A Thanksgiving trip to Istanbul found me at the Istanbul Museum of Modern Art on a rainy week-day, enjoying an enthralling collection of contemporary artworks. Along with an absolutely top-notch Design Biennial, the museum had on display a sweeping retrospective of Turkish artwork, nearly all of it unknown to this westerner’s eye. Photography was forbidden in the museum, but for one picture I couldn’t help myself, and you can see why.
And now I’m glad I did, because Ergin İnan is one majorly prolific insect-obsessed artist. Unfortunately there is little online about İnan in English, and the esoteric discussions in Turkish about his art practice are hopelessly garbled by services like Google Translate. Something about a childhood letter that he drew insects on? A contemplation of transformation of the spirit and mind? I’m left to my own devices on his symbolism, but that won’t stop me from enjoying his paintings.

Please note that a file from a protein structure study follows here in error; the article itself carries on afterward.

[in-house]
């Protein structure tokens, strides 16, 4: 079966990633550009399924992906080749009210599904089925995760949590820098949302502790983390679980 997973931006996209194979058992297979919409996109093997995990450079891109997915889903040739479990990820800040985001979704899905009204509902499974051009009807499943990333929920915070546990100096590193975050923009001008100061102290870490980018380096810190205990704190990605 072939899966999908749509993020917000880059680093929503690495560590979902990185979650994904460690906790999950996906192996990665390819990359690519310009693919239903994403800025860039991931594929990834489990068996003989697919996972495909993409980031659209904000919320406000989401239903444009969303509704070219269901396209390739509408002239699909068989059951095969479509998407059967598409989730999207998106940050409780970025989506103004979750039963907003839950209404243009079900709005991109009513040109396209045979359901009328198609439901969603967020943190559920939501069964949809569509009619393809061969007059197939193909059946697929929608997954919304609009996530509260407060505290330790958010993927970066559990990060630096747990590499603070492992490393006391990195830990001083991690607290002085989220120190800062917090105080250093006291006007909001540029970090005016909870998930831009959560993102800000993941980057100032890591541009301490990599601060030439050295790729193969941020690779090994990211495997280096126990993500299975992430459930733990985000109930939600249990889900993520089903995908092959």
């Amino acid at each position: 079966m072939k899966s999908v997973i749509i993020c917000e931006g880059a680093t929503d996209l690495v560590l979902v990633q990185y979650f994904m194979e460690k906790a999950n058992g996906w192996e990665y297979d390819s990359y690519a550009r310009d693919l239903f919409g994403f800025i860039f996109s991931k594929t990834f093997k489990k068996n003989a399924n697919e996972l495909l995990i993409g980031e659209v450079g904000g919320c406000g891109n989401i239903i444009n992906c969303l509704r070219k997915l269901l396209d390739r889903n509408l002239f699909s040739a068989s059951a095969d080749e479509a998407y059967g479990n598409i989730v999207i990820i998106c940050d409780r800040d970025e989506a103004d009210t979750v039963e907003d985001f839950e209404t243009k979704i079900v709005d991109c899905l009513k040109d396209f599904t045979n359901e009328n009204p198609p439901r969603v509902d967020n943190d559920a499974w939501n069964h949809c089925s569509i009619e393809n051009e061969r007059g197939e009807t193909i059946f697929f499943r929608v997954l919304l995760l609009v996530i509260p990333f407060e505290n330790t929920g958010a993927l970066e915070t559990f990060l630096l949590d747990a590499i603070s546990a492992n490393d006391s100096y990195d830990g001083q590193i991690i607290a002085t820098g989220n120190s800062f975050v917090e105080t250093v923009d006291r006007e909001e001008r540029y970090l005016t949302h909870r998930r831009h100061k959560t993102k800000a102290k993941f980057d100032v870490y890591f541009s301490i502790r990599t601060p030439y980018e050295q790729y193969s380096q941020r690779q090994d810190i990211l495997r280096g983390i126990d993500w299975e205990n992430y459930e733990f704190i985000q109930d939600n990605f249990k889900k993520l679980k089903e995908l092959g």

In İnan’s works, insects seem to hold the key to the gateway to magical worlds beyond, full of incantations, prayers, and poetry. The care and reality in which he renders his invertebrate subjects is often at a deep contrast to his vertebrate ones. His human portraits are ghostly gossamer shades, just as translucent as the prodigious dragonfly wings that sprout from their backs amidst clouds of arabic text. Or else they look like technicolor Bacon-esque smears, their souls made visible only in the form of a resplendent scarab beetle.
I hope to showcase more of İnan’s art in the future, and possibly track down some coherent criticism regarding his themes and feelings towards his favorite subject. But for right now I am just thrilled that a sneaky snapshot in a museum led me to one of Turkey’s foremost insect artists. Güzel!